"Destroy the Picture: Painting the Void, 1949–1962" [through Jan. 14, 2013] is the final exhibition Paul Schimmel organized while curator at Museum of Contemporary Art, Los Angeles, where he revised art history for the past 22 years. The show features 26 international artists, many of them presented in depth, who demonstrate an extraordinary compulsion to demolish the picture plane.
In this survey, Schimmel reexplores the territory between Abstract Expressionism and Pop art, integrating movements and forms that include Assemblage, Neo-Dada, art Informel, Tachisme, Nouveau Realisme, early Happenings, Fluxus, Viennese Actionism, Gutai and more. Drawn together in the exhibition, for example, are French artist Jacques Villeglé's torn poster works (décollages), Austrian artist Otto Muehl's mangled, hog-tied reliefs and Japanese artist Chiyu Uemae's paintings with seemingly decaying and festering surfaces.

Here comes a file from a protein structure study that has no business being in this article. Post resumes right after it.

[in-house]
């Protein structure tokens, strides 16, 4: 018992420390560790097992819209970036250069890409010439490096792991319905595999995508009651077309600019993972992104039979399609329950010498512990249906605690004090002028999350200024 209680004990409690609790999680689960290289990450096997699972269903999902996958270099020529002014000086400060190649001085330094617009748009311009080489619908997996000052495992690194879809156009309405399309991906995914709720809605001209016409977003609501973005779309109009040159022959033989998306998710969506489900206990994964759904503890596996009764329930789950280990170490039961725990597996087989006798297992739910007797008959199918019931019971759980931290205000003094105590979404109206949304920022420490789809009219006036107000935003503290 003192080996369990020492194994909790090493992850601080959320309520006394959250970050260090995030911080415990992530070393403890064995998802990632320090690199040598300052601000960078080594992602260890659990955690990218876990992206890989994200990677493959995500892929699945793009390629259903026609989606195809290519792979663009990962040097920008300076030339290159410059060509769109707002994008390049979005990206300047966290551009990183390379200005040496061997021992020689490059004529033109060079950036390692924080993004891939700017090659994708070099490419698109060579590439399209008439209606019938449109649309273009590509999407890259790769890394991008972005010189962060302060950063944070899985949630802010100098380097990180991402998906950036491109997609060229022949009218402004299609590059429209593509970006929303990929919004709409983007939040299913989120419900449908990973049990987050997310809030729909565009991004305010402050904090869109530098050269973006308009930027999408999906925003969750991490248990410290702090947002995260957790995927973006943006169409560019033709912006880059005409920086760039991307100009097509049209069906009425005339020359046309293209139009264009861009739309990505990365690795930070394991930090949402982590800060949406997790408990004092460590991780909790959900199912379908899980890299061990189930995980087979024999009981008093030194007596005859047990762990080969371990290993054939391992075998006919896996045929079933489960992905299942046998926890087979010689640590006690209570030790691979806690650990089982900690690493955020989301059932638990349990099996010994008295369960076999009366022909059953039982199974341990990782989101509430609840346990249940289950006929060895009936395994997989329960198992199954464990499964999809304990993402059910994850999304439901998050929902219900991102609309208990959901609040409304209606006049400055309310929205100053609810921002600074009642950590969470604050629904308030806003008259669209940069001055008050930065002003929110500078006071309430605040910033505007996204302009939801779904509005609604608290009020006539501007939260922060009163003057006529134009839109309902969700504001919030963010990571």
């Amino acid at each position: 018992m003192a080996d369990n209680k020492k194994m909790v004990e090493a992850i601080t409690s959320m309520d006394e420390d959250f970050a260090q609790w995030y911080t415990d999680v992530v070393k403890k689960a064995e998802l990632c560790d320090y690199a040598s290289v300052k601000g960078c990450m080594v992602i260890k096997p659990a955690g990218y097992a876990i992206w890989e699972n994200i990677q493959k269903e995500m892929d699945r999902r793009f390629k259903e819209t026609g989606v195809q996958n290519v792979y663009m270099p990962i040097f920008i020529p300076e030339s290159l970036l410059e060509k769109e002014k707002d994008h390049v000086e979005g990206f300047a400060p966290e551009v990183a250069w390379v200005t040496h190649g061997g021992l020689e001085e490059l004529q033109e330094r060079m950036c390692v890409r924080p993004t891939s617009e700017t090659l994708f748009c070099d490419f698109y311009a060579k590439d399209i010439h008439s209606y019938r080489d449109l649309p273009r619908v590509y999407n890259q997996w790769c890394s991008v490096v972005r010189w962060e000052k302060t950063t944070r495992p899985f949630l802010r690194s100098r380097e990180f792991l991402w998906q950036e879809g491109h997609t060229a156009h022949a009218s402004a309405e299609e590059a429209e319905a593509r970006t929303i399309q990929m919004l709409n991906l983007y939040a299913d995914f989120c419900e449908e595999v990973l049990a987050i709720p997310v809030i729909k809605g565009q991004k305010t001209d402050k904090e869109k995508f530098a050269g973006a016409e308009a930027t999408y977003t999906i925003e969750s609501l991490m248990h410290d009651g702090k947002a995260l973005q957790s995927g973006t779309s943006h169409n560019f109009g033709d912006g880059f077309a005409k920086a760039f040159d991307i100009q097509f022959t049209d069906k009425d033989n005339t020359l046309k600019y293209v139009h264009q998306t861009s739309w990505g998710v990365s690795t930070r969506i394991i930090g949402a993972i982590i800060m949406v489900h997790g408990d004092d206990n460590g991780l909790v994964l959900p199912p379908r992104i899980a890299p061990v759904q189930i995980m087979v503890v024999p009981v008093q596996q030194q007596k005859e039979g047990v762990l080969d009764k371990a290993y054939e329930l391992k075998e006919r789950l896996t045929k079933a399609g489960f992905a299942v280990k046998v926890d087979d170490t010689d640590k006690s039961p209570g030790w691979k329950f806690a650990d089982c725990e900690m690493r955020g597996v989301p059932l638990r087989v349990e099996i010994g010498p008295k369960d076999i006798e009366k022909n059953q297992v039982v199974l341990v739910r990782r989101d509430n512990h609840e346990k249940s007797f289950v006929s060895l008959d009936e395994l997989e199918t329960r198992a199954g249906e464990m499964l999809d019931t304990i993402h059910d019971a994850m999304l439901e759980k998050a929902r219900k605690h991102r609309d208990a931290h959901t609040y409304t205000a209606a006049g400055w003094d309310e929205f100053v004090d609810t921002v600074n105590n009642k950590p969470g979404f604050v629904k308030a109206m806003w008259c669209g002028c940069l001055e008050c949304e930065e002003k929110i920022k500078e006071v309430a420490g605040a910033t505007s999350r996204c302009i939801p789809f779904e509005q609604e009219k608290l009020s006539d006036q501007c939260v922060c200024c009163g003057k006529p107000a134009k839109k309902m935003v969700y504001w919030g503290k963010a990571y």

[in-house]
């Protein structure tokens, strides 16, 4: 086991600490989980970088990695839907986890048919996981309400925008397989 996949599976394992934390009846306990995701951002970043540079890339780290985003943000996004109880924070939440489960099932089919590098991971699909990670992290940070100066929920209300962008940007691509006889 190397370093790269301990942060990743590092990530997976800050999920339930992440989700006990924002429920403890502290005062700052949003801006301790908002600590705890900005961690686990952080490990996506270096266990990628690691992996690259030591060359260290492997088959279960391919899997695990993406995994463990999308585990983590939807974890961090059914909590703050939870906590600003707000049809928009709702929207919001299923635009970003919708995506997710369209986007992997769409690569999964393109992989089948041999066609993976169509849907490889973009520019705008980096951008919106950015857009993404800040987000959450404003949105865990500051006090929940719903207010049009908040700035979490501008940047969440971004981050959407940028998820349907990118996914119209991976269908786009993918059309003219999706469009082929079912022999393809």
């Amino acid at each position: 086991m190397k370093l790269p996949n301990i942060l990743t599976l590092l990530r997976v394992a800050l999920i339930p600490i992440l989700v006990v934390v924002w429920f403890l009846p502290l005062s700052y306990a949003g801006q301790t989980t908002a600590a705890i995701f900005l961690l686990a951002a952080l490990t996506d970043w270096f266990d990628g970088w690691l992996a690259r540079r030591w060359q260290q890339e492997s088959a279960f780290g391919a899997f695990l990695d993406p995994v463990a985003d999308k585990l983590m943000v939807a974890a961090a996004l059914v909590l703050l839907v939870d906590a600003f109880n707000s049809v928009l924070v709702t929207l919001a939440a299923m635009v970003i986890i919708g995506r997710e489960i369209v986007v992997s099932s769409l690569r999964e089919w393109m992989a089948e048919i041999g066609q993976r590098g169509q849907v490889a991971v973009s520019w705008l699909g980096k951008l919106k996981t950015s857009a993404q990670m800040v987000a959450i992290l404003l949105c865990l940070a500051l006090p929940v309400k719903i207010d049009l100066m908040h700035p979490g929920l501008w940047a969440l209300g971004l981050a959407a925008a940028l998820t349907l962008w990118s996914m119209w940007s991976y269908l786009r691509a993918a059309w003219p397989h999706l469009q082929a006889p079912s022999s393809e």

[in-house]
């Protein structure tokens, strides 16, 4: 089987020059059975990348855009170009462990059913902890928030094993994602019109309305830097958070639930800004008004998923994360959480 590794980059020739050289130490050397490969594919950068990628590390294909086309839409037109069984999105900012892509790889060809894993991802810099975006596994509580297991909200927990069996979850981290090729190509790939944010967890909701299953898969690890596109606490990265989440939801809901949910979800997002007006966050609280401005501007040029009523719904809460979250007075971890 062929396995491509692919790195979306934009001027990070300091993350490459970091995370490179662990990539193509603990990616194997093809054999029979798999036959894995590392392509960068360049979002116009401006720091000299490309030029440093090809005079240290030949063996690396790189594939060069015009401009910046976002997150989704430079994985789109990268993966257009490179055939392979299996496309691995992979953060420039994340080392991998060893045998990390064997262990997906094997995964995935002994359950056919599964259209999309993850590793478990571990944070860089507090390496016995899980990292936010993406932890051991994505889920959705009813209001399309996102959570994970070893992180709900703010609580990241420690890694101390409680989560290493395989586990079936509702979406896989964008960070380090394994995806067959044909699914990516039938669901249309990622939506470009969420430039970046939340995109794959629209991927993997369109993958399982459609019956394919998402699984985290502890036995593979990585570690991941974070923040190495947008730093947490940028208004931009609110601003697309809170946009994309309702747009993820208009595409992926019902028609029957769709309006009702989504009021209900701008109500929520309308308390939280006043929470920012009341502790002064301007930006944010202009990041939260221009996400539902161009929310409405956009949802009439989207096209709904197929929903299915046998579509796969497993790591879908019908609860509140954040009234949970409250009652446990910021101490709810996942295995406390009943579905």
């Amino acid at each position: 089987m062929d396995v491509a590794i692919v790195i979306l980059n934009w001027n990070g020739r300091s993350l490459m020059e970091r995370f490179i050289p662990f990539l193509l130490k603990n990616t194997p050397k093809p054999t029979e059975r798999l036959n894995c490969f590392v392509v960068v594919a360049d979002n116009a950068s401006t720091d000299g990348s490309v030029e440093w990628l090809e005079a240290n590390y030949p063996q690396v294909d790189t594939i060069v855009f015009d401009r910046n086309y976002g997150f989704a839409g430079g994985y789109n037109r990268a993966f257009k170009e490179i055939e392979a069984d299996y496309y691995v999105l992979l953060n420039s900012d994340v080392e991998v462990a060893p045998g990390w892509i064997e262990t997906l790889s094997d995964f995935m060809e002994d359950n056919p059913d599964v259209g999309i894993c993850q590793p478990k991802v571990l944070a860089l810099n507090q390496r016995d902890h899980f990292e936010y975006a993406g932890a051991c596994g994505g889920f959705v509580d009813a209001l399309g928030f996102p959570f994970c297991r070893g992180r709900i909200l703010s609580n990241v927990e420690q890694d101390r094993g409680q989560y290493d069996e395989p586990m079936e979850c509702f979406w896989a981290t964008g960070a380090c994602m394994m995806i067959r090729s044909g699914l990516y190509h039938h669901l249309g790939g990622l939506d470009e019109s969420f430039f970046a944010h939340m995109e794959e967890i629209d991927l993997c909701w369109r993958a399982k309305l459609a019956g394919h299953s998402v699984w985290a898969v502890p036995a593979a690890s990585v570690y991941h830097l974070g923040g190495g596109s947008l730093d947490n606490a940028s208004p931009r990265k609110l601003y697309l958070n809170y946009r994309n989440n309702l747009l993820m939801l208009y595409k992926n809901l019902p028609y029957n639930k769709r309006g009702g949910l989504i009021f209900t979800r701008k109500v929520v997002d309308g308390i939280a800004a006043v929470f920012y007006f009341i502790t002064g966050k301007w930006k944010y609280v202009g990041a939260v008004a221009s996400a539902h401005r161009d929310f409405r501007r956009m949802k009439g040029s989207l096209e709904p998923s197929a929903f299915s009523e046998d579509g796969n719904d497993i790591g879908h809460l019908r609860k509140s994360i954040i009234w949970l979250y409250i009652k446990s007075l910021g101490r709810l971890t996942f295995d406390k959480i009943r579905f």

Jeffrey Deitch's involvement with graffiti and street art has spanned 30 years-from a review of the "Times Square Show" that appeared in the pages of Art in America in 1980 to the 2010 closing of his gallery, Deitch Projects, with an exhibition of work by Shepard Fairey. So it's entirely fitting that the first group exhibition he has organized as director of the Museum of Contemporary Art, Los Angeles, is "Art in the Streets," a raucous, illuminating survey of international scope that begins with commissioned pieces on the outside plaza and extends through the space of the Geffen Contemporary. Inside, further commissioned paintings and murals intermingle with re-creations of historically significant installations, paintings, a skateboard park, photographs, films and more. The exhibition was curated in collaboration with Roger Gastman and Aaron Rose, both longtime promoters of graffiti art. Seeking to extend definitions of art, the exhibition sought to expand the museum's audience while raising questions about artistic training and intention, esthetic criteria and the relation of street art to the museum.
Collage and acrylic on paper, thread, string, plastic lid
48 x 30 ¼ in.